EU court: Jailed Catalan politician had immunity as soon as he was elected MEP
According to the ruling, Oriol Junqueras should have been considered a Member of the European Parliament from the moment he won his seat at the May 26 election
The Court of Justice of the European Union (CJEU) has ruled that the leader of the Catalan Republican Left (ERC), Oriol Junqueras, became a Member of the European Parliament (MEP) as soon as he was elected, and enjoyed parliamentary immunity from that moment on.
Junqueras won a seat in the European Parliament in the May 26 vote, but was unable to be sworn in because he was in preventive custody in Soto del Real prison in Madrid for his role in the 2017 Catalan independence drive. In October, the Spanish Supreme Court found the ERC leader guilty of sedition and misuse of public funds, and sentenced him to 13 years in prison.
Junqueras won a seat in the European Parliament in the May 26 vote, but was unable to be sworn in
But according to the CJEU, Junqueras was protected by parliamentary immunity the moment he was elected in May. In its ruling, the CJEU said that if the Spanish courts “consider it necessary to maintain the measure of provisional prison” against Junqueras it must request “at the earliest opportunity” that the European Parliament suspend his immunity.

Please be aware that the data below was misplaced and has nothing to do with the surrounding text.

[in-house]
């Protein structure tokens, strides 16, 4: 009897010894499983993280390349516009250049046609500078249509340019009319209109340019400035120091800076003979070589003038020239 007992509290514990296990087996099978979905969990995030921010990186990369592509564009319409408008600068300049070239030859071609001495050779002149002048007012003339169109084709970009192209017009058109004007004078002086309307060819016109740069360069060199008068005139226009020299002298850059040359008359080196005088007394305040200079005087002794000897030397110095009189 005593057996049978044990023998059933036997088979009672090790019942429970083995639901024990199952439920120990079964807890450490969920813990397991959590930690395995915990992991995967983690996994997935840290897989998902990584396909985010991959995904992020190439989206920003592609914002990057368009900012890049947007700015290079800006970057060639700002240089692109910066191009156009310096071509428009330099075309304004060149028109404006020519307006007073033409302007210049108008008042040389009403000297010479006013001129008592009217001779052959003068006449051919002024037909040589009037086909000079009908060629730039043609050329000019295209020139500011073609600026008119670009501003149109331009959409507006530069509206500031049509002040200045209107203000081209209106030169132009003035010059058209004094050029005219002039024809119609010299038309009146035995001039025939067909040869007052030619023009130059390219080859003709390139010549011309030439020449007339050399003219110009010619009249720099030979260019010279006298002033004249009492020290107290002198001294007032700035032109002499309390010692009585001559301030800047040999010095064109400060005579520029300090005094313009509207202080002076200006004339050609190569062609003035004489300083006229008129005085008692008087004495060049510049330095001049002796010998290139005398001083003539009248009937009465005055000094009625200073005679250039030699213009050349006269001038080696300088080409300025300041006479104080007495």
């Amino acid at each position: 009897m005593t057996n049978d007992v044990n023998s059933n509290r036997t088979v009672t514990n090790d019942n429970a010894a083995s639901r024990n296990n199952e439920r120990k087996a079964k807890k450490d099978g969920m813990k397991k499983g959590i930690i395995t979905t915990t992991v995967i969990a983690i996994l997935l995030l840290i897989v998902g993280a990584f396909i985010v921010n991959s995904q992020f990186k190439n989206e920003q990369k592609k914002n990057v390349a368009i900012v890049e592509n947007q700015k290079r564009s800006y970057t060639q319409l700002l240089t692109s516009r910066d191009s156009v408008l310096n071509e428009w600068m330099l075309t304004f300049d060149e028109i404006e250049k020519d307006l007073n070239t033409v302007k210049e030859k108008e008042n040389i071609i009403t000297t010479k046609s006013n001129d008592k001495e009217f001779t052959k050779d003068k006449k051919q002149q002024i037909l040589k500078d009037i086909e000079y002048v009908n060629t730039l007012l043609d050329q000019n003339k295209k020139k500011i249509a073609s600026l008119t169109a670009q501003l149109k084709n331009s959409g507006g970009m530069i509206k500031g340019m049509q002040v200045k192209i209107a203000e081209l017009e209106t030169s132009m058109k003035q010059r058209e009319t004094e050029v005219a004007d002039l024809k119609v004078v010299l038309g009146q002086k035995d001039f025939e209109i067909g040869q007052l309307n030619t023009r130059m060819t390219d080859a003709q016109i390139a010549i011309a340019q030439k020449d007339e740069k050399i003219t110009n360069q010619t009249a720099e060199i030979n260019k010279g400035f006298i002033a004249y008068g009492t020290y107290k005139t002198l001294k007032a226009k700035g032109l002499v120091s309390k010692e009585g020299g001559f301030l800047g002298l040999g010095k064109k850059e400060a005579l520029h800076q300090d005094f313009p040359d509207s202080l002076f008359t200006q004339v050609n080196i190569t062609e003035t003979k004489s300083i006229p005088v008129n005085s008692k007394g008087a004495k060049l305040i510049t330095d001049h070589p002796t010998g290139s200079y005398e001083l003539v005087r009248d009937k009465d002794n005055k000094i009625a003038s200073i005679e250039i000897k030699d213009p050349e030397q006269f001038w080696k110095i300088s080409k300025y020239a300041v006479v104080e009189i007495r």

In June, the Supreme Court denied Junqueras permission to leave prison to attend a ceremony at the National Electoral Commission (JEC), where he was meant to be sworn in as an MEP. Given that he was unable to attend the ceremony, Junqueras was not able to take up his seat in the European Parliament.
Junqueras appealed the decision, and before issuing a verdict, the Supreme Court decided to ask the CJEU for its position on the matter – a move Spain’s public prosecutor and the state attorney considered unnecessary.
According to the EU advocate general, Junqueras should be considered an MEP the moment he was declared so by the JEC on June 13
In the case before the CJEU, both the European Parliament and the European Commission backed Spain’s argument that the duty to swear to the Constitution is a stage of the electoral process, meaning an MEP-elect cannot take up their seat until this is done, and as such cannot enjoy parliamentary immunity.
But on November 12, the advocate general of the European Union, Maciej Szpunar, wrote that he did not “share this reasoning,” arguing that Junqueras should be considered an MEP the moment he was declared so by the JEC on June 13 regardless of whether he swore to the Constitution. According to Szpunar, all MEPs enjoy immunity for the entire five-year period of their mandate, and even before the opening session of parliament to allow the necessary steps to be completed.
The ruling by the CJEU also affects ousted Catalan premier Carles Puigdemont and regional health minister Toni Comín, who were elected as MEPs in May despite living in self-imposed exile in Brussels after fleeing Spain following the unilateral independence declaration of October 2017.
English version by Melissa Kitson.